Tolkien Gateway


Revision as of 16:59, 30 September 2013 by Mith (Talk | contribs)
The name Míriel refers to more than one character, item or concept. For a list of other meanings, see Míriel (disambiguation).
Shyangell - Ar-Zimraphrel.jpg
Biographical Information
Other namesAr-Zimraphel (A)
TitlesQueen of Númenor (not ruling)
AffiliationThe Faithful
BirthS.A. 3117
RuleNone: Queenship usurped
DeathS.A. 3319 (aged 202 years)
Slopes of Meneltarma
HouseHouse of Elros
Physical Description
GalleryImages of Tar-Míriel
"And last of all the mounting wave... took to its bosom Tar-Míriel the Queen, fairer than silver or ivory or pearls."The Silmarillion, Akallabêth

Tar-Míriel was the only child of the late-marrying Tar-Palantir, the twenty-fourth King of Númenor.[1] By the Law of Succession, established by Tar-Aldarion, she should have become the fourth Ruling Queen of Númenor. However, after her father's death, Míriel's cousin Pharazôn took her unwillingly as his wife and seized the Sceptre of Númenor for himself, taking the title of Ar-Pharazôn the Golden. He changed Míriel's name to Ar-Zimraphel.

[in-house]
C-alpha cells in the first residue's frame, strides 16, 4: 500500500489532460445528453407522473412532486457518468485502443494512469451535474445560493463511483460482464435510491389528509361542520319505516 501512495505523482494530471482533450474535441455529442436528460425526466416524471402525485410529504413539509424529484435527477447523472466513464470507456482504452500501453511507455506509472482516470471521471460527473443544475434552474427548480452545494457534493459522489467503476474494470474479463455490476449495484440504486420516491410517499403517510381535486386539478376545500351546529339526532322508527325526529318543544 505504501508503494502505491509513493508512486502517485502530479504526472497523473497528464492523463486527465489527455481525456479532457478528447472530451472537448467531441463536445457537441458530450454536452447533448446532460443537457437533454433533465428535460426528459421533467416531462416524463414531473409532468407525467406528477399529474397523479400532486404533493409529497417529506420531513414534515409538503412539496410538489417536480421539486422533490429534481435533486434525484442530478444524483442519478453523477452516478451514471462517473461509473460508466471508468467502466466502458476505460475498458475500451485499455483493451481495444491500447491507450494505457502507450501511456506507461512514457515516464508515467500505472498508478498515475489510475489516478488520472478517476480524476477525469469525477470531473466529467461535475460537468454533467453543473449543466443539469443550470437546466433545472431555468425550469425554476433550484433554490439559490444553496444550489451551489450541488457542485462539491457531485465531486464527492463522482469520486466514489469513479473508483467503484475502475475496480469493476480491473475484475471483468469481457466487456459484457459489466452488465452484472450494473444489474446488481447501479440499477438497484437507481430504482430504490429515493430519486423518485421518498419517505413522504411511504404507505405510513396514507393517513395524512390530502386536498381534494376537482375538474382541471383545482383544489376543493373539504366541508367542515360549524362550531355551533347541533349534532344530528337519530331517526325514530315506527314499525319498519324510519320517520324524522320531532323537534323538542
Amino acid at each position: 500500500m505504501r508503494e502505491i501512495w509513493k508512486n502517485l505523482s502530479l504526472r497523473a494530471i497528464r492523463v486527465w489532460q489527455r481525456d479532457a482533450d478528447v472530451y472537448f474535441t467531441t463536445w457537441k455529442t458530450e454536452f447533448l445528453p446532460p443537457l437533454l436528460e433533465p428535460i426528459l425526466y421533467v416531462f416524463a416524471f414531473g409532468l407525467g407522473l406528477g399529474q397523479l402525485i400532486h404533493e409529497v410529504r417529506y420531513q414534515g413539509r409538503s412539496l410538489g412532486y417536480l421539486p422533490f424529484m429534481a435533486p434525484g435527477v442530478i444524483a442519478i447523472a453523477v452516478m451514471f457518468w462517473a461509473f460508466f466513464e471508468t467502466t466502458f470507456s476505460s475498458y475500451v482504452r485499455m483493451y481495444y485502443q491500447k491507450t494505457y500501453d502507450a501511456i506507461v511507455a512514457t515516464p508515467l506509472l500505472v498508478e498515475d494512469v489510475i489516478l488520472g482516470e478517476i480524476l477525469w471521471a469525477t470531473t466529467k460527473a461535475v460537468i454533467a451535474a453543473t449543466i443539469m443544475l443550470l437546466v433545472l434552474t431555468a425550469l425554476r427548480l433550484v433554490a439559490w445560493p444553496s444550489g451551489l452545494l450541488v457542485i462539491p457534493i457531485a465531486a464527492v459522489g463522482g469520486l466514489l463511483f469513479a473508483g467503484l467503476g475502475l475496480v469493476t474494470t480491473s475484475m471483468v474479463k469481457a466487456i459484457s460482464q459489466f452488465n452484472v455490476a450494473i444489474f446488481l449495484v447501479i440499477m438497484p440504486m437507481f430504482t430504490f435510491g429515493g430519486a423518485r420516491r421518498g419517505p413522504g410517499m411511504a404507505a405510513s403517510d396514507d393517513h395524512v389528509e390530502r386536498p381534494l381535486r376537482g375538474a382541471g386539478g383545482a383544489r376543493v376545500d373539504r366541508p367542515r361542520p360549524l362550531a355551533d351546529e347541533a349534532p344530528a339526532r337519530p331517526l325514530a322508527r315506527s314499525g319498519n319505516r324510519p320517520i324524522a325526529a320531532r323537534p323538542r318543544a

Queen Tar-Míriel and the Great Wave by Ted Nasmith

Ar-Pharazôn in his pride brought a mighty fleet to Middle-earth to challenge Sauron for dominion of the land. Sauron pretended to humble himself before the King and was taken as captive to Númenor. Soon Sauron had fully corrupted the King and persuaded him to assail Valinor itself. The Valar called upon the One, who cast Númenor into the sea. It is said that Tar-Míriel strove to reach the peak of the Meneltarma before the inundation of the island, but the great wave swept her away from the steep side of the Holy Mountain.[2]


Tar-Míriel, a Quenya name, had an approximate meaning of "Jewel-daughter". The Adûnaic name Ar-Pharazôn gave her, Ar-Zimraphel is presumably a translation of this. Zimra- means, disputably, 'jewel', while -phel is possibly 'daughter'.



Other Versions of the Legendarium

In one version of the Akallabêth, Míriel was betrothed to Elentir, the brother of Amandil (the last Lord of Andúnië). However, she fell desperately in love with Pharazôn and chose to marry him when he took up the Sceptre of Númenor. This story is very different than the tale in the published The Silmarillion, where Ar-Pharazôn takes Míriel very much against her will in order to claim the Sceptre.[3]


  1. J.R.R. Tolkien, Christopher Tolkien (ed.), Unfinished Tales, "The Line of Elros: Kings of Númenor", Tar-Palantir
  2. J.R.R. Tolkien, Christopher Tolkien (ed.), The Silmarillion, "Akallabêth: The Downfall of Númenor"
  3. J.R.R. Tolkien, Christopher Tolkien (ed.), The Peoples of Middle-earth, "The History of the Akallabêth"